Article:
The Port of Los Angeles on Thursday, March 20, is scheduled to vote on a truck replacement program that requires motor carriers to hire employee drivers, marking a break from its sister port in Long Beach, the Los Angeles Business Journal reported Tuesday, March 18.
Citing the negative health impacts caused by more than 16,000 diesel trucks in the harbor, officials unveiled a final proposal for their long-delayed plan they say will be sustainable in the long term and improve conditions for low-paid port drivers.
“The trucking system serving our ports is broken and cannot be fixed without a major transformation,” said Geraldine Knatz, Los Angeles port executive director. “If we don’t create a responsible and financially viable port trucking system, a decade from now we’ll be throwing billions of dollars at this chronic problem once again.”
The ports have said the plan, which would replace virtually all of the short-haul diesel trucks in the harbor with cleaner-burning models, would reduce diesel truck emissions by 80 percent. The L.A. port’s version of the plan, however, includes a major — but not unexpected — break from Long Beach, which recently adopted a plan that will allow motor carriers to continue to use independent drivers. The trucking industry has resisted the employee mandate, saying it would raise its costs and open the door for unionization.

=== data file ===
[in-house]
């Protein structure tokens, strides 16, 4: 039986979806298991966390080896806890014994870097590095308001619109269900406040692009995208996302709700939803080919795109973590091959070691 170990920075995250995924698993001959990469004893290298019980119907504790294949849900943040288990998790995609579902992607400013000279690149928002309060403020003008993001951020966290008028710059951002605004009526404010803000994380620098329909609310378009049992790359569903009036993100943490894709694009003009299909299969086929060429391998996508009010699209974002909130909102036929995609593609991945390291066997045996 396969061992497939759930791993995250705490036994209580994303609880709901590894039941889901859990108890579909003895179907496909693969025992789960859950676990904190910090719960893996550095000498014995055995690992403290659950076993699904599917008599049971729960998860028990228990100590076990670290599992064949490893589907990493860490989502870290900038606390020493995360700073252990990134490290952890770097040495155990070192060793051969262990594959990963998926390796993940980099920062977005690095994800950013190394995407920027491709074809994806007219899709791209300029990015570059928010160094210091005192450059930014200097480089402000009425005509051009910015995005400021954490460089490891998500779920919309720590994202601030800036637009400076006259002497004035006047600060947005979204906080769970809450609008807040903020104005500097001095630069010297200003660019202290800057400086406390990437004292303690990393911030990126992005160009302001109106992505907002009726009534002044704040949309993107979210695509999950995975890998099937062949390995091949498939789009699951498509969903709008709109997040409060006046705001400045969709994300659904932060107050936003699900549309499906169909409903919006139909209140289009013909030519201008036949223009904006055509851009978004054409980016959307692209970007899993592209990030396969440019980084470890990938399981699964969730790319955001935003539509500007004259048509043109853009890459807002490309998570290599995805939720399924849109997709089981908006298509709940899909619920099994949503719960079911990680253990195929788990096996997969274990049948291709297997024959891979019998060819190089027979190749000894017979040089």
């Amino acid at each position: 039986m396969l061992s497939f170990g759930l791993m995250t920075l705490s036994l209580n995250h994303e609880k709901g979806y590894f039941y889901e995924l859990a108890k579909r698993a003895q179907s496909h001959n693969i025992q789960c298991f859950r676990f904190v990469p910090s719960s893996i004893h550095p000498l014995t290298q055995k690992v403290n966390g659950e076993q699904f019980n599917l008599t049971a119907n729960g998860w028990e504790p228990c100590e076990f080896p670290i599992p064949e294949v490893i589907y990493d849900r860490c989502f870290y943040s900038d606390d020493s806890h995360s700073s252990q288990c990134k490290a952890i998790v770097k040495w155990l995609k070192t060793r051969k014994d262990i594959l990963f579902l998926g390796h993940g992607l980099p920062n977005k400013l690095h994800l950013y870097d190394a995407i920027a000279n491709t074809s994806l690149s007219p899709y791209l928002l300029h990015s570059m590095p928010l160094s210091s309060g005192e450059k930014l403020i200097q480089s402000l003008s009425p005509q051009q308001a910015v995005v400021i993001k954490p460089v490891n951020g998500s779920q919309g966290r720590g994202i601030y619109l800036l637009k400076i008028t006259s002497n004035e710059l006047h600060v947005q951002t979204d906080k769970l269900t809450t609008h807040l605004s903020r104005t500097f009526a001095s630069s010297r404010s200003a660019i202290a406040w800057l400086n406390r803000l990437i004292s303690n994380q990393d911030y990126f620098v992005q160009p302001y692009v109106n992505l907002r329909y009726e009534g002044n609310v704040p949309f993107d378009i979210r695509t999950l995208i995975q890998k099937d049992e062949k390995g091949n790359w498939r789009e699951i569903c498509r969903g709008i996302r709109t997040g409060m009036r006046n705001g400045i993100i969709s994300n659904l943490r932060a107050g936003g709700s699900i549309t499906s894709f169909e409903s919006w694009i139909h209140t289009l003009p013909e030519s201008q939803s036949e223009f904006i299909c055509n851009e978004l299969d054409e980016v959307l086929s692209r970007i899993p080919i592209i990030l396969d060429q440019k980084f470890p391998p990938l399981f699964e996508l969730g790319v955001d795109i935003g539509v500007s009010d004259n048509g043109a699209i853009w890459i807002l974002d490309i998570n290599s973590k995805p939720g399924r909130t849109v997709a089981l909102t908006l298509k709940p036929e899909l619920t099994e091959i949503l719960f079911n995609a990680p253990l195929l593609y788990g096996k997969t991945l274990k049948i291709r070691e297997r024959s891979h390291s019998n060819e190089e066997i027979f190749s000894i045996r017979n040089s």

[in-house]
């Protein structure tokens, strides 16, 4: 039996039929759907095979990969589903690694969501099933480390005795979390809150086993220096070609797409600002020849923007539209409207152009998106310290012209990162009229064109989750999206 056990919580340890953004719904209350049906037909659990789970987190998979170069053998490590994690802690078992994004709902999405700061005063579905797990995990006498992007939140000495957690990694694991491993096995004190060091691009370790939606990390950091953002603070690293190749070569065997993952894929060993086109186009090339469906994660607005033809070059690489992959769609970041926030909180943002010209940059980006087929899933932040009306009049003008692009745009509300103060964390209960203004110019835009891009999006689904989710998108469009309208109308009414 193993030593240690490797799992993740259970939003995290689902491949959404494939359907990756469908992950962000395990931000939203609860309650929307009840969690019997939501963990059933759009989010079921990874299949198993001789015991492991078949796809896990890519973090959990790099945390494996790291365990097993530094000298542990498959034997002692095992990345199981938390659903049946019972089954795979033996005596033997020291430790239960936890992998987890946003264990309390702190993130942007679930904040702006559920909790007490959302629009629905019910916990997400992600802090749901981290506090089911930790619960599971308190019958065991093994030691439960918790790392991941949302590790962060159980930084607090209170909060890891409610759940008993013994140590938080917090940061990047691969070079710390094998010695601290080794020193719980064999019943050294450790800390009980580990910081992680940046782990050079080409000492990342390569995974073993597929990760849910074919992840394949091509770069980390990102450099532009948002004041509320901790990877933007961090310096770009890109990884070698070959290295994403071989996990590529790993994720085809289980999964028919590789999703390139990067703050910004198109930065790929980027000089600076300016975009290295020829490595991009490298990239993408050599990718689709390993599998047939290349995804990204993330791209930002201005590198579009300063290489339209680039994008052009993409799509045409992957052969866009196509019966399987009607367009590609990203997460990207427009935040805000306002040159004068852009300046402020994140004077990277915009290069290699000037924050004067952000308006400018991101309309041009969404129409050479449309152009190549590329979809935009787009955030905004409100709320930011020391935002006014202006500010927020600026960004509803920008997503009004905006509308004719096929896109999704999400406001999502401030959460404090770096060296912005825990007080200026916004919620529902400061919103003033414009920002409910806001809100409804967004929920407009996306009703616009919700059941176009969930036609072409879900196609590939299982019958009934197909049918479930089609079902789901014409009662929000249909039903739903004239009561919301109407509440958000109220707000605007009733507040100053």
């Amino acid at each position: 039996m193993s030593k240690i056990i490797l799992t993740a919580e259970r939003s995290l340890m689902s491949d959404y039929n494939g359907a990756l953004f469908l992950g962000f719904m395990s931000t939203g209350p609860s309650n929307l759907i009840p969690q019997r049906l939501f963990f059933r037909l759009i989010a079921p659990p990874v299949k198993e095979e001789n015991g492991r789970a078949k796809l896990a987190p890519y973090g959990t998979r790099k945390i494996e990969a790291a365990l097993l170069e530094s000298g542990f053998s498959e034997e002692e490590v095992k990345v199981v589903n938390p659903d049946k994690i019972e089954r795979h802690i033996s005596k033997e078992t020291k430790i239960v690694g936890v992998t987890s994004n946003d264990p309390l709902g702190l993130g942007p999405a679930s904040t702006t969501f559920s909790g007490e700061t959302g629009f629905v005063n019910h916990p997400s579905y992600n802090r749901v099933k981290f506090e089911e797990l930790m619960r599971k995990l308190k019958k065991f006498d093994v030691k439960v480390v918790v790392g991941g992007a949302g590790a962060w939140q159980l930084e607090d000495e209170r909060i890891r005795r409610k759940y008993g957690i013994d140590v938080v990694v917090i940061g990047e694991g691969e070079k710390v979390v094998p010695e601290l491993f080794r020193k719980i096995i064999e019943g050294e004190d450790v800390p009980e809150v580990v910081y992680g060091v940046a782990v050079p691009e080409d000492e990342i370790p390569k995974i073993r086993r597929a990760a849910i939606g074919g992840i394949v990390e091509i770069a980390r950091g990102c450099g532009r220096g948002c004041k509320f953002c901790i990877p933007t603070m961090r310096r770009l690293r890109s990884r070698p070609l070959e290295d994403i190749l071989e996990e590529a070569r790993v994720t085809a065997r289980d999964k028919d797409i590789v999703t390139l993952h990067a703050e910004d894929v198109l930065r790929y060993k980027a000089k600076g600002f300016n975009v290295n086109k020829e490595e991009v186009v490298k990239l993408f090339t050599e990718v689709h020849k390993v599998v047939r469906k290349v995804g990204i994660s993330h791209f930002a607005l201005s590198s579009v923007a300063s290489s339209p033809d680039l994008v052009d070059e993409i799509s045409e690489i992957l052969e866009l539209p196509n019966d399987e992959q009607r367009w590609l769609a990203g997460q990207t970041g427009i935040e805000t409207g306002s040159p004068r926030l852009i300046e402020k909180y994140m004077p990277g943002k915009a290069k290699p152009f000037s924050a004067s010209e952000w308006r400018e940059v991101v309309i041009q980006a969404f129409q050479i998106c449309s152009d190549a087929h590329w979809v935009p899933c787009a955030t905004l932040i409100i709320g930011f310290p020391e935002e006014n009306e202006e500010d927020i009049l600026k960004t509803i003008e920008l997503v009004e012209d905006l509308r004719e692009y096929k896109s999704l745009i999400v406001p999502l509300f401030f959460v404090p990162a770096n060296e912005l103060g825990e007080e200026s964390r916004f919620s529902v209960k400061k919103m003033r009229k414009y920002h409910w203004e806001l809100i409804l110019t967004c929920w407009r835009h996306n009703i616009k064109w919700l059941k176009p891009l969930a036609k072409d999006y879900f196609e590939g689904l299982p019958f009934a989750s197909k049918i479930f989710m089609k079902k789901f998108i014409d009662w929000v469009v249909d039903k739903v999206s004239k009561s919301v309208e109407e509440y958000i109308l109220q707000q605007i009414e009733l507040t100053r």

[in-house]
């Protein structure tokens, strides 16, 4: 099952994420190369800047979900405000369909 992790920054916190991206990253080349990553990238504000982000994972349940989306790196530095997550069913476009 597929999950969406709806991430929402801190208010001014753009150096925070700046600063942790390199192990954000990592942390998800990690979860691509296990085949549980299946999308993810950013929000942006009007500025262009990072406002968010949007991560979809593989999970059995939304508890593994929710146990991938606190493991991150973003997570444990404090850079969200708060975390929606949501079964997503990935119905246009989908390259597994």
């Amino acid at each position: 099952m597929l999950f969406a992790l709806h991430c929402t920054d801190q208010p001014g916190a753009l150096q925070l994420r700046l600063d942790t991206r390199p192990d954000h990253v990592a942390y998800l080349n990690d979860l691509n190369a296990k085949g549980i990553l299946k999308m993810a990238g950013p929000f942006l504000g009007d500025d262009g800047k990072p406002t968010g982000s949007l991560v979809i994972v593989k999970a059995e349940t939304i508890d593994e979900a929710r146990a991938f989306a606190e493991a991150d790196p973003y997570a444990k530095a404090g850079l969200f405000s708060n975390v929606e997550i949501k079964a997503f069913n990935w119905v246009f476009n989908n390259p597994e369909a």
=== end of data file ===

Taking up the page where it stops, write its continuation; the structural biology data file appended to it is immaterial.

The American Trucking Associations also has said it will bring a lawsuit if either port attempted to force motor carriers to hire employees. ATA argues that the purpose of federal deregulation of trucking in 1980 was to allow carriers mostly unrestricted access to routes and markets nationwide to encourage competition. Spokesman Curtis Whalen recently said that the rule in the Long Beach Clean Trucks concession plan violates deregulation “and isn’t really needed to achieve clean trucks and clean air.”
Long Beach officials cited the legal threats when eschewing the provision, saying a court fight would delay the ultimate goal of cleaning the air. However, a recent study commissioned by Los Angeles from Boston Consulting Group concluded an employee-based plan likely would raise shipping costs but would be more sustainable in the long run, the Business Journal reported.
Los Angeles Mayor Antonio Villaraigosa, a strong proponent of the employee-based plan, lauded the L.A. port for moving forward. “L.A. is committed to a Clean Truck Program that will clean and green our port for the long haul – ensuring that Southern Californians are breathing cleaner air for generations to come,” Villaraigosa said. “These recommendations pave the way toward less pollution and clear skies, and I urge the harbor commission to back this proposal and set this region on a course toward a greener, more sustainable future.”